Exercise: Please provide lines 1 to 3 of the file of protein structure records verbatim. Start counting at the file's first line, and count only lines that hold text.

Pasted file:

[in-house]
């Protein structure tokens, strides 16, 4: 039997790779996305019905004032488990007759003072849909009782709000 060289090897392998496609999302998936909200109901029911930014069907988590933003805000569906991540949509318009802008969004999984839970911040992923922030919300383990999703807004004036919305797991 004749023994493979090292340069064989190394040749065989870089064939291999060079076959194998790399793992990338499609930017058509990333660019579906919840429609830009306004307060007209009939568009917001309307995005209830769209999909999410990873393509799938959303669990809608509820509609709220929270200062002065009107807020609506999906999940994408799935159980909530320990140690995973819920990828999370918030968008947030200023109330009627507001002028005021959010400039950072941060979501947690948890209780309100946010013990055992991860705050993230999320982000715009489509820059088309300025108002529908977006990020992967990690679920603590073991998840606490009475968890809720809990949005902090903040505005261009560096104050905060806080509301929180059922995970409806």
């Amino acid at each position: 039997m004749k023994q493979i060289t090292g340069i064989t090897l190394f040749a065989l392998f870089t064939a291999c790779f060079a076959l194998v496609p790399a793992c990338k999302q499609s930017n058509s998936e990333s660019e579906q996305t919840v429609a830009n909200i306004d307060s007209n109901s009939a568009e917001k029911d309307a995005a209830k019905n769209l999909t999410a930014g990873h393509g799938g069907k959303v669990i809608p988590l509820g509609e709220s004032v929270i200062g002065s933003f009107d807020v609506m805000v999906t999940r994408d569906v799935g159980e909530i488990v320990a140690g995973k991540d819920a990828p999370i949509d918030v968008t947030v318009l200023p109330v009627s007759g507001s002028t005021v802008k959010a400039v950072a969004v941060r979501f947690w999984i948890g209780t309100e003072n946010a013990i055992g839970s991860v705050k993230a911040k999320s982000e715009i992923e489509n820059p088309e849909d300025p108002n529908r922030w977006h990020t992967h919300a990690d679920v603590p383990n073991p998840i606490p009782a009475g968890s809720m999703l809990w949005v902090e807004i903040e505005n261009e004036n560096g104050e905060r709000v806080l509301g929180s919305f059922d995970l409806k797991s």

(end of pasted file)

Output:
[in-house]
């Protein structure tokens, strides 16, 4: 039997790779996305019905004032488990007759003072849909009782709000 060289090897392998496609999302998936909200109901029911930014069907988590933003805000569906991540949509318009802008969004999984839970911040992923922030919300383990999703807004004036919305797991 004749023994493979090292340069064989190394040749065989870089064939291999060079076959194998790399793992990338499609930017058509990333660019579906919840429609830009306004307060007209009939568009917001309307995005209830769209999909999410990873393509799938959303669990809608509820509609709220929270200062002065009107807020609506999906999940994408799935159980909530320990140690995973819920990828999370918030968008947030200023109330009627507001002028005021959010400039950072941060979501947690948890209780309100946010013990055992991860705050993230999320982000715009489509820059088309300025108002529908977006990020992967990690679920603590073991998840606490009475968890809720809990949005902090903040505005261009560096104050905060806080509301929180059922995970409806």
């Amino acid at each position: 039997m004749k023994q493979i060289t090292g340069i064989t090897l190394f040749a065989l392998f870089t064939a291999c790779f060079a076959l194998v496609p790399a793992c990338k999302q499609s930017n058509s998936e990333s660019e579906q996305t919840v429609a830009n909200i306004d307060s007209n109901s009939a568009e917001k029911d309307a995005a209830k019905n769209l999909t999410a930014g990873h393509g799938g069907k959303v669990i809608p988590l509820g509609e709220s004032v929270i200062g002065s933003f009107d807020v609506m805000v999906t999940r994408d569906v799935g159980e909530i488990v320990a140690g995973k991540d819920a990828p999370i949509d918030v968008t947030v318009l200023p109330v009627s007759g507001s002028t005021v802008k959010a400039v950072a969004v941060r979501f947690w999984i948890g209780t309100e003072n946010a013990i055992g839970s991860v705050k993230a911040k999320s982000e715009i992923e489509n820059p088309e849909d300025p108002n529908r922030w977006h990020t992967h919300a990690d679920v603590p383990n073991p998840i606490p009782a009475g968890s809720m999703l809990w949005v902090e807004i903040e505005n261009e004036n560096g104050e905060r709000v806080l509301g929180s919305f059922d995970l409806k797991s």